“At the same time, the operator of the Mazda had a duty to execute a left hand turn while affording a reasonable opportunity for any approaching vehicle to avoid a collision under her legal duty as set out in the Highway Traffic Act. Here, it is unclear whether the driver satisfied that duty – she may have reasonably assumed that the subject officer’s cruiser was not travelling above the posted speed limit.”
Director Scott added, “PRP never notified the SIU of this August 12, 2011 incident. This is an apparent violation of the SIU regulation to the Police Services Act. Section 3 of that regulation states that a chief shall notify the SIU immediately of an incident involving an officer that may reasonably be considered to fall within the SIU mandate. The Unit received notification three days later on August 15, 2011 when a newspaper reporter contacted the SIU and made enquiries about the incident. When the PRP SIU Liaison officer was asked about this non-notification, he advised that he was of the view that there was no criminality involved on the part of the officer and for that reason did not notify the Unit.
“In my view, the lack of notification in these circumstances was inappropriate and may well have impacted upon the adequacy of the investigation. SIU investigators did not attend the scene and had to rely largely upon the investigative work product of PRP. As previously outlined, the collision was significant and the injuries sustained by the eight-year-old boy were of a serious nature. Firefighters had to cut open the vehicle to remove the boy and ambulances were called to the scene. When an officer is involved in an incident of serious injury or death, it is not for the police service to predetermine the issue of criminality – that is the function of the SIU. As stated by The Honourable George Adams in his 1998 report leading to the SIU regulation to the Police Services Act:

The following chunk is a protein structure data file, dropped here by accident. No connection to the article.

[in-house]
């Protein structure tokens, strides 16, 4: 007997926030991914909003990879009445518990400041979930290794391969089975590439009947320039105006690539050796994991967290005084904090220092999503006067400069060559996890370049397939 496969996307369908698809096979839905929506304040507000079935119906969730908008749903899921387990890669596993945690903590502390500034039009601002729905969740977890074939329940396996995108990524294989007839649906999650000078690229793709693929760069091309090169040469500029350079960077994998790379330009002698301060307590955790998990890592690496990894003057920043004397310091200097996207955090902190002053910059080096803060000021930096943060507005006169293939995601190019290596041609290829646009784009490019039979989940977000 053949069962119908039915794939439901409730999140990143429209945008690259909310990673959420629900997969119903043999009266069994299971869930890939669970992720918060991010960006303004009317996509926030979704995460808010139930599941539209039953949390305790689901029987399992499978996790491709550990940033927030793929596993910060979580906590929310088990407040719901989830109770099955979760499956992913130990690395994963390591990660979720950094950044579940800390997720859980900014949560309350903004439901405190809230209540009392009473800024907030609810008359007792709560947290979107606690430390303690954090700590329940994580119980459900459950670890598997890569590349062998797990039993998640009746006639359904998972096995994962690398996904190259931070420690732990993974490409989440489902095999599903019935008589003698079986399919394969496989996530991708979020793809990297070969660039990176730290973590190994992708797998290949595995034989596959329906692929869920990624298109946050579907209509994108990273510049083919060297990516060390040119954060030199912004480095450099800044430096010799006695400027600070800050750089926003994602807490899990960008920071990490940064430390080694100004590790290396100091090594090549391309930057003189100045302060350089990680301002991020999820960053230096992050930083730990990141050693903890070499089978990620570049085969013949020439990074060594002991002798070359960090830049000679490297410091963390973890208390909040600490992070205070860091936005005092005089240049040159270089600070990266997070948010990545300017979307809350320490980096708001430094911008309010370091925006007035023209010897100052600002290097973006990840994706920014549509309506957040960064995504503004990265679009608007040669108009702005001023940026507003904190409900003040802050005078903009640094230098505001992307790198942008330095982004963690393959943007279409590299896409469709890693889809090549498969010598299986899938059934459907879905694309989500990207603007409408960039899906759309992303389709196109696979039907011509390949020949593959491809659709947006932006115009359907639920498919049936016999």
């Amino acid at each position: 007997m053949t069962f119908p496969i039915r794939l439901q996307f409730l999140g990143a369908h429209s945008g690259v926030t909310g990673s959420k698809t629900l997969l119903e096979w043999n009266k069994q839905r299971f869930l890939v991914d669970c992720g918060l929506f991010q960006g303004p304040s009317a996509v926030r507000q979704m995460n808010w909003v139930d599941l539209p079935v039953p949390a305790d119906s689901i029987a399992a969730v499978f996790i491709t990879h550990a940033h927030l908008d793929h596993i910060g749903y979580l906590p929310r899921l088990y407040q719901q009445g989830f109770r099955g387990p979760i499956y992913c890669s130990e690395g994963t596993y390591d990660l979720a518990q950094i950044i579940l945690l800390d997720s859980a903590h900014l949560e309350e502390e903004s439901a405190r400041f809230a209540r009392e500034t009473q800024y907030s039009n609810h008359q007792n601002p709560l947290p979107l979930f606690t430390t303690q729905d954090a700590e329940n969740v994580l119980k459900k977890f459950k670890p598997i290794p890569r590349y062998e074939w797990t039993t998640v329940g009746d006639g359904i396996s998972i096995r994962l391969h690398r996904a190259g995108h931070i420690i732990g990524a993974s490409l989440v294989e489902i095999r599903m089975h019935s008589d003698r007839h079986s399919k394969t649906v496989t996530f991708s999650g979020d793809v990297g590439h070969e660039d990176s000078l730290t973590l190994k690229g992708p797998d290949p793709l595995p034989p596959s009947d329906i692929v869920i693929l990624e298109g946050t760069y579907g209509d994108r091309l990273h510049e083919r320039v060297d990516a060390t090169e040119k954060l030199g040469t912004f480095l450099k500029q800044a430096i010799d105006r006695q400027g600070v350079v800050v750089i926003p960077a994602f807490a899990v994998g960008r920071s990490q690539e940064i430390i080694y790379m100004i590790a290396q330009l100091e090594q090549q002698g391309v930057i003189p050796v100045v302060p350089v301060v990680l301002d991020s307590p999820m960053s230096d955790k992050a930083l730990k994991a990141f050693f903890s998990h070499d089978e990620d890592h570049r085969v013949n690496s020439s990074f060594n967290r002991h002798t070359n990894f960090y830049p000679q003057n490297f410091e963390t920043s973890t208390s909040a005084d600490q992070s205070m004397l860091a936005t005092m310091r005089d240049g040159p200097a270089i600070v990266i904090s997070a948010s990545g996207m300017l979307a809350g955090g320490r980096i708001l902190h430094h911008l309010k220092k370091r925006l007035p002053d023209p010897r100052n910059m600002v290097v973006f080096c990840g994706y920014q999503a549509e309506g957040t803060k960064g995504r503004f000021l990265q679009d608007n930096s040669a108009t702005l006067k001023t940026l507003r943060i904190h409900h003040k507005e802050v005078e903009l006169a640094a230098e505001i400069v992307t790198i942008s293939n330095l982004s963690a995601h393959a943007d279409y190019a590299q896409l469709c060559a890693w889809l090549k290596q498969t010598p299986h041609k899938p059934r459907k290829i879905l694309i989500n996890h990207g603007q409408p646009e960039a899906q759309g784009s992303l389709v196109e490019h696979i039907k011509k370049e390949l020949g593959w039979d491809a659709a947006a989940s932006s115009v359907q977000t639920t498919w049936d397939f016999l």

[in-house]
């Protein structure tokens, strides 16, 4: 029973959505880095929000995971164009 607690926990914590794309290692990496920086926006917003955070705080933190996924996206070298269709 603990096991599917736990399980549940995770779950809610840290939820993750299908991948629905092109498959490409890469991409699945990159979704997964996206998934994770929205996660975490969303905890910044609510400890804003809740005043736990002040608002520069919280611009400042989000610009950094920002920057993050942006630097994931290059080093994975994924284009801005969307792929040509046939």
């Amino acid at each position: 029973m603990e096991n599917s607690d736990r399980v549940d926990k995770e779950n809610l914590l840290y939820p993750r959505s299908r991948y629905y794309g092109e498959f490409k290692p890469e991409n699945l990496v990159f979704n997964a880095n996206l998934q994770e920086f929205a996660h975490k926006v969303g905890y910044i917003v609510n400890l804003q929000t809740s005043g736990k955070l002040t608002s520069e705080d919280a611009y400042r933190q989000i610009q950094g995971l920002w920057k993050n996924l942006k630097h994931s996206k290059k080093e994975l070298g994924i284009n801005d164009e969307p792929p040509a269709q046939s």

It is not practical for a police service to attempt to determine the SIU’s jurisdiction in a strict legal sense before notification is effected because of the inherent uncertainty of many incidents. The issue of notification must be treated more like that of calling an ambulance – when in doubt call [emphasis added].
These words are highly applicable to this incident. Until all of the material facts are ascertained and the law applied to those facts, it was presumptuous of PRP to decide the outcome. I have asked the Chief to address this issue with his staff and look forward to working with him to ensure that the SIU is immediately notified of all incidents in which his officers are involved in serious injuries or death so that the Unit can conduct timely and thorough investigations.”
The SIU is an arm’s length agency that investigates reports involving police where there has been death, serious injury or allegations of sexual assault. Under the Police Services Act, the Director of the SIU must
- consider whether an officer has committed a criminal offence in connection with the incident under investigation
- depending on the evidence, lay a criminal charge against the officer if appropriate or close the file without any charges being laid
- report the results of any investigations to the Attorney General.